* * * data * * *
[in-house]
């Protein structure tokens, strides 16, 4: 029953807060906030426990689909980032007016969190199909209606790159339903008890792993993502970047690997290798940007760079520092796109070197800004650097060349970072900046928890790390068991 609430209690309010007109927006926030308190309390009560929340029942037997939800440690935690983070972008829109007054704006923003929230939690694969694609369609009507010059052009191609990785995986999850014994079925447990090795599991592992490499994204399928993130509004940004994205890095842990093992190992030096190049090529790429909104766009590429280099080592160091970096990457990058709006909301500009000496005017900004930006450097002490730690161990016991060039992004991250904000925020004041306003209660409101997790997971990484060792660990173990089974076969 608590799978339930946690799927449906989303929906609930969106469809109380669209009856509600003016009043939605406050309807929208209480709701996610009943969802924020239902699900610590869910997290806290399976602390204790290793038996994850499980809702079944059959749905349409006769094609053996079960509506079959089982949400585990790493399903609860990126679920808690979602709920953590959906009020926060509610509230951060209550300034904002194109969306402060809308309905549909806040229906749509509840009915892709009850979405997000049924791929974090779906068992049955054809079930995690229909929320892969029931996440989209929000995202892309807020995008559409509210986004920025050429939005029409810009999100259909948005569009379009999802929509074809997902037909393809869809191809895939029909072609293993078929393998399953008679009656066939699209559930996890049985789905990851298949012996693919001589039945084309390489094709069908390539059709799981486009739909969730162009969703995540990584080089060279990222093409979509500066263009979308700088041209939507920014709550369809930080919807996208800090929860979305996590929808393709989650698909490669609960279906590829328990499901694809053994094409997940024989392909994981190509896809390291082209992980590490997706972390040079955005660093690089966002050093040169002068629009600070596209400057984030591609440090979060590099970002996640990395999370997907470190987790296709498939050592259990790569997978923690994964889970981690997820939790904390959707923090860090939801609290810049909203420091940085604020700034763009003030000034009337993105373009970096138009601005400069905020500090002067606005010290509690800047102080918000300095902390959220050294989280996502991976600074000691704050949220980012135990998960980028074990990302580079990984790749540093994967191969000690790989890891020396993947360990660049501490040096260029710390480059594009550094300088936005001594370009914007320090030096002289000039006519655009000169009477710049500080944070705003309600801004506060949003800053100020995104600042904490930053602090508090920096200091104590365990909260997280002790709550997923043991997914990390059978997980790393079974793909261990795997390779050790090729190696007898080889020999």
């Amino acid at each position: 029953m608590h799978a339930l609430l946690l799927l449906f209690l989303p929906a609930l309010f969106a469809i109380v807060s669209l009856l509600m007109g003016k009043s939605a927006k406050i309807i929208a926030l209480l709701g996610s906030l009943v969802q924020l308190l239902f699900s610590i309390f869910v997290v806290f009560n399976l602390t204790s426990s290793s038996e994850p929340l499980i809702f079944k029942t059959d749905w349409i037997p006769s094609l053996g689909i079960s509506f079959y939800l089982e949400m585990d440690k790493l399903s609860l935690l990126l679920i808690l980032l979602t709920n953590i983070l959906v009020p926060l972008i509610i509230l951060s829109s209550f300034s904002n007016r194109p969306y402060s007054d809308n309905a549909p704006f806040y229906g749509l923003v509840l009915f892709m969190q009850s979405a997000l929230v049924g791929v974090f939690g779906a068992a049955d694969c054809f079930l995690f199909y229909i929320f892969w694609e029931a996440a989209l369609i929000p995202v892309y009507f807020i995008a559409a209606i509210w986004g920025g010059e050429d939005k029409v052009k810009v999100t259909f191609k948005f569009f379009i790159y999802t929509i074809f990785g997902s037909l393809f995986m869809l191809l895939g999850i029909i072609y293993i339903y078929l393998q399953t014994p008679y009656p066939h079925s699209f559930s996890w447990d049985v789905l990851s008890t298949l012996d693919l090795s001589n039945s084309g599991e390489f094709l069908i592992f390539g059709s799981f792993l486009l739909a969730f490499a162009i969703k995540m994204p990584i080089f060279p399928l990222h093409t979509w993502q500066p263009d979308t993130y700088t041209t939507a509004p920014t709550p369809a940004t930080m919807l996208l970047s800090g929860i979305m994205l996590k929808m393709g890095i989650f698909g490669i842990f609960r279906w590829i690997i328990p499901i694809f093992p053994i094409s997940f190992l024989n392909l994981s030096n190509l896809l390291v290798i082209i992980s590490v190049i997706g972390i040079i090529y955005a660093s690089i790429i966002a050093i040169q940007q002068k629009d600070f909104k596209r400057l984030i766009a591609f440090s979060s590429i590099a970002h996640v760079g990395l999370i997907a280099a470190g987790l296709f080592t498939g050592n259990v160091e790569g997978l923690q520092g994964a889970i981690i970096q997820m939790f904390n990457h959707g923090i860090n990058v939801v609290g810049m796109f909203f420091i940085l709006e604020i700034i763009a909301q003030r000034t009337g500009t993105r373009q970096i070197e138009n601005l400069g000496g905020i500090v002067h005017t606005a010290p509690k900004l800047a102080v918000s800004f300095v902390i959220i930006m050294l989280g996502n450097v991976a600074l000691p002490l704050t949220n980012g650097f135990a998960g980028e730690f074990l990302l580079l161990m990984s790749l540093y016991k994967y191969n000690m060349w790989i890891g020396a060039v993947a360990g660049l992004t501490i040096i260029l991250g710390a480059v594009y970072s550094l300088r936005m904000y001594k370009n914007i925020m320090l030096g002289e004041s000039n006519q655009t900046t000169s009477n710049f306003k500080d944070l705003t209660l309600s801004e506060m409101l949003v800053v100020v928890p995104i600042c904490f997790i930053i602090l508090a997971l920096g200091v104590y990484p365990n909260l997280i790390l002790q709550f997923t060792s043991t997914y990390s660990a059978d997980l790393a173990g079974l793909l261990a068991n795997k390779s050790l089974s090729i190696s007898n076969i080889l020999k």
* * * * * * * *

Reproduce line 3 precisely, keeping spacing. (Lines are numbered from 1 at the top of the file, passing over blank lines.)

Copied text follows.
């Amino acid at each position: 029953m608590h799978a339930l609430l946690l799927l449906f209690l989303p929906a609930l309010f969106a469809i109380v807060s669209l009856l509600m007109g003016k009043s939605a927006k406050i309807i929208a926030l209480l709701g996610s906030l009943v969802q924020l308190l239902f699900s610590i309390f869910v997290v806290f009560n399976l602390t204790s426990s290793s038996e994850p929340l499980i809702f079944k029942t059959d749905w349409i037997p006769s094609l053996g689909i079960s509506f079959y939800l089982e949400m585990d440690k790493l399903s609860l935690l990126l679920i808690l980032l979602t709920n953590i983070l959906v009020p926060l972008i509610i509230l951060s829109s209550f300034s904002n007016r194109p969306y402060s007054d809308n309905a549909p704006f806040y229906g749509l923003v509840l009915f892709m969190q009850s979405a997000l929230v049924g791929v974090f939690g779906a068992a049955d694969c054809f079930l995690f199909y229909i929320f892969w694609e029931a996440a989209l369609i929000p995202v892309y009507f807020i995008a559409a209606i509210w986004g920025g010059e050429d939005k029409v052009k810009v999100t259909f191609k948005f569009f379009i790159y999802t929509i074809f990785g997902s037909l393809f995986m869809l191809l895939g999850i029909i072609y293993i339903y078929l393998q399953t014994p008679y009656p066939h079925s699209f559930s996890w447990d049985v789905l990851s008890t298949l012996d693919l090795s001589n039945s084309g599991e390489f094709l069908i592992f390539g059709s799981f792993l486009l739909a969730f490499a162009i969703k995540m994204p990584i080089f060279p399928l990222h093409t979509w993502q500066p263009d979308t993130y700088t041209t939507a509004p920014t709550p369809a940004t930080m919807l996208l970047s800090g929860i979305m994205l996590k929808m393709g890095i989650f698909g490669i842990f609960r279906w590829i690997i328990p499901i694809f093992p053994i094409s997940f190992l024989n392909l994981s030096n190509l896809l390291v290798i082209i992980s590490v190049i997706g972390i040079i090529y955005a660093s690089i790429i966002a050093i040169q940007q002068k629009d600070f909104k596209r400057l984030i766009a591609f440090s979060s590429i590099a970002h996640v760079g990395l999370i997907a280099a470190g987790l296709f080592t498939g050592n259990v160091e790569g997978l923690q520092g994964a889970i981690i970096q997820m939790f904390n990457h959707g923090i860090n990058v939801v609290g810049m796109f909203f420091i940085l709006e604020i700034i763009a909301q003030r000034t009337g500009t993105r373009q970096i070197e138009n601005l400069g000496g905020i500090v002067h005017t606005a010290p509690k900004l800047a102080v918000s800004f300095v902390i959220i930006m050294l989280g996502n450097v991976a600074l000691p002490l704050t949220n980012g650097f135990a998960g980028e730690f074990l990302l580079l161990m990984s790749l540093y016991k994967y191969n000690m060349w790989i890891g020396a060039v993947a360990g660049l992004t501490i040096i260029l991250g710390a480059v594009y970072s550094l300088r936005m904000y001594k370009n914007i925020m320090l030096g002289e004041s000039n006519q655009t900046t000169s009477n710049f306003k500080d944070l705003t209660l309600s801004e506060m409101l949003v800053v100020v928890p995104i600042c904490f997790i930053i602090l508090a997971l920096g200091v104590y990484p365990n909260l997280i790390l002790q709550f997923t060792s043991t997914y990390s660990a059978d997980l790393a173990g079974l793909l261990a068991n795997k390779s050790l089974s090729i190696s007898n076969i080889l020999k």